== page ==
It is an object of the invention to solve one or more of the above-stated problems.
In accordance with the invention, there is provided a fluid-containing system comprising a tank for storing a chemical or hazardous fluid and a valve. In this embodiment, the valve comprises a stem, a primary stem seal, a secondary stem seal, and a chamber between the primary and secondary stem seals. A pressure gauge is positioned in fluid communications with the chamber. The gauge comprises a first pointer for registering existing pressure in the chamber, and a second pointer which remains fixed at the maximum pressure registered by the first pointer.
The invention can be used in any fluid handling or storing system having a primary seal and secondary seal containment which define a chamber that can be accessed for installation of the pressure gauge with maximum pressure indicator. For example, the invention can be employed in a chemical processing or refining facility in which chemicals are manufactured, stored, and/or transferred. The primary and secondary seals may be positioned in a piping system, or in other apparatus or systems, for example a fluid-handling tank; the leak detection device described herein is useful in any such embodiment. Other applications include railroad cars, tank trailers, load luggers, totes, and drums, to name but a few.
In another aspect of the invention, there is providing secondary containment for a valve in a fluid-containing system. The fluid-containing system comprises a tank for storing a chemical or hazardous waste, conduit means for transporting the fluid to the tank, conduit means for removing fluid from the tank, means for secondary containment of fluid leaks from the tank, and a valve for controlling flow of the fluid through the conduit means. The valve is positioned at a location in the system remote from the means for secondary containment of fluid leaks from the tank. In this embodiment of the invention, the valve comprises a stem, a primary stem seal, a secondary stem seal, and a chamber between the primary and secondary stem seals. A pressure gauge is provided having a first pointer for registering existing pressure in the chamber and a second pointer which fixed the maximum pressure registered by said first pointer. The pressure gauge is then positioned in fluid communication with the chamber so that a fluid leak past the primary seal into the chamber sufficient to increase the chamber pressure is registered by the first pointer and retained by said second pointer. Thereafter, the pressure gauge is visually monitored to determine the maximum pressure occurrence in the chamber.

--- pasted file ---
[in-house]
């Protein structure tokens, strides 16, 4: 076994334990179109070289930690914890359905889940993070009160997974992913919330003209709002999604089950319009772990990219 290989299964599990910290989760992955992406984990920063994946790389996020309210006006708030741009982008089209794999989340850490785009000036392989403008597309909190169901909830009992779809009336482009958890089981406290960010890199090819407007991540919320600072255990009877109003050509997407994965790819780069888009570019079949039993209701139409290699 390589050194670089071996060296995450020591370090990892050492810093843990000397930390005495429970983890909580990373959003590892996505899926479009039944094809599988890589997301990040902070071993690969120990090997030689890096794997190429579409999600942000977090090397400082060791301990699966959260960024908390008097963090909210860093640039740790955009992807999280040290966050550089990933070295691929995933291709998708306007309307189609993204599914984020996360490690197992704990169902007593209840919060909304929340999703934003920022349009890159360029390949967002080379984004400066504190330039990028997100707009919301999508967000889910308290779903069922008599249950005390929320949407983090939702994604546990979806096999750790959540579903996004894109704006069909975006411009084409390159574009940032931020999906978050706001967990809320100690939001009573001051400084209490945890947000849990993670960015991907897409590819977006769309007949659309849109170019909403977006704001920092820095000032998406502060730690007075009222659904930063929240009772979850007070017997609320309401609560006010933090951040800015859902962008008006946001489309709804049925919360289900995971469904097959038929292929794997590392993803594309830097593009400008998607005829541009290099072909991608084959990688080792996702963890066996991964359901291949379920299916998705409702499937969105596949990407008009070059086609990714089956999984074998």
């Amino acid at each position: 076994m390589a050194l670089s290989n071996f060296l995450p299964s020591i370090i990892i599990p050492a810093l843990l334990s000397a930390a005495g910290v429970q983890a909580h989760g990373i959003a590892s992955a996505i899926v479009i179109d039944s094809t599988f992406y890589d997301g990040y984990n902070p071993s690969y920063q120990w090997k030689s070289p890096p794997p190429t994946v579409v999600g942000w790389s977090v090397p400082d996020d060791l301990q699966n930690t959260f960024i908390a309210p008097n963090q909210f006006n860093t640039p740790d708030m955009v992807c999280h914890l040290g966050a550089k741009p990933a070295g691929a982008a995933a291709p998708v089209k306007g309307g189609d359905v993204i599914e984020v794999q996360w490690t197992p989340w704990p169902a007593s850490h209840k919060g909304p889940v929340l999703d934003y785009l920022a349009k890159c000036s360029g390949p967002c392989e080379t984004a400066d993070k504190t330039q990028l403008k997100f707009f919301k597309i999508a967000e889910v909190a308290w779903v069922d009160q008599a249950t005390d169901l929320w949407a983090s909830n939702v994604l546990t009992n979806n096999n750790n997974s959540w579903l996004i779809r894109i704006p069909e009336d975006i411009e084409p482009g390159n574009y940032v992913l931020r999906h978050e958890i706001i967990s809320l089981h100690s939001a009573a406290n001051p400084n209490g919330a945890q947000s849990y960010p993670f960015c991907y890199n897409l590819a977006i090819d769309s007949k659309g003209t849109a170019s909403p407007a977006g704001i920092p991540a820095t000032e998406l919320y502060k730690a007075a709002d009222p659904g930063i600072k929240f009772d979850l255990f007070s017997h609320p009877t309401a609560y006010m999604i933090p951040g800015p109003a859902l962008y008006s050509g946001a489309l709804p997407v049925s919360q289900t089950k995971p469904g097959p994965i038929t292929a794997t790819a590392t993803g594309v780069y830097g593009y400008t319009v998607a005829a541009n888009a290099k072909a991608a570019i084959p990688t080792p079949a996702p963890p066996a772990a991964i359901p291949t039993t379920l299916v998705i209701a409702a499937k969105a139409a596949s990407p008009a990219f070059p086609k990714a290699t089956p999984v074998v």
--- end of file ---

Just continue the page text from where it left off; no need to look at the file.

The device and method of the invention do not have the disadvantages of the prior art noted above. It is simple and inexpensive, especially for installations requiring a plurality of leakage monitors. A maximum pressure reading can be registered and retained, enabling the detection of a fluid leak in spite of subsequent fluctuations in system operating conditions, chamber pressure, or ambient temperature. Visual monitoring for fluid leaks is unaffected by conditions such as dirt, snow, rain, or ice that can obscure other visual monitoring systems.
These and other aspects, objects, features and advantages of the present invention will be more clearly understood and appreciated from a review of the following detailed description of the preferred embodiments and appended claims, and by reference to the accompanying drawings.
FIG. 1 is a schematic view of a chemical bulk storage system in accordance with the invention illustrating the relative placement of the leak detection apparatus.
FIG. 2 is a fragmentary, cross-sectional view of the leak detection apparatus in accordance with the invention illustrating a double stem seal valve and a pressure gauge with a first pointer for reading existing pressure and a second pointer for registering and retaining a maximum pressure reading.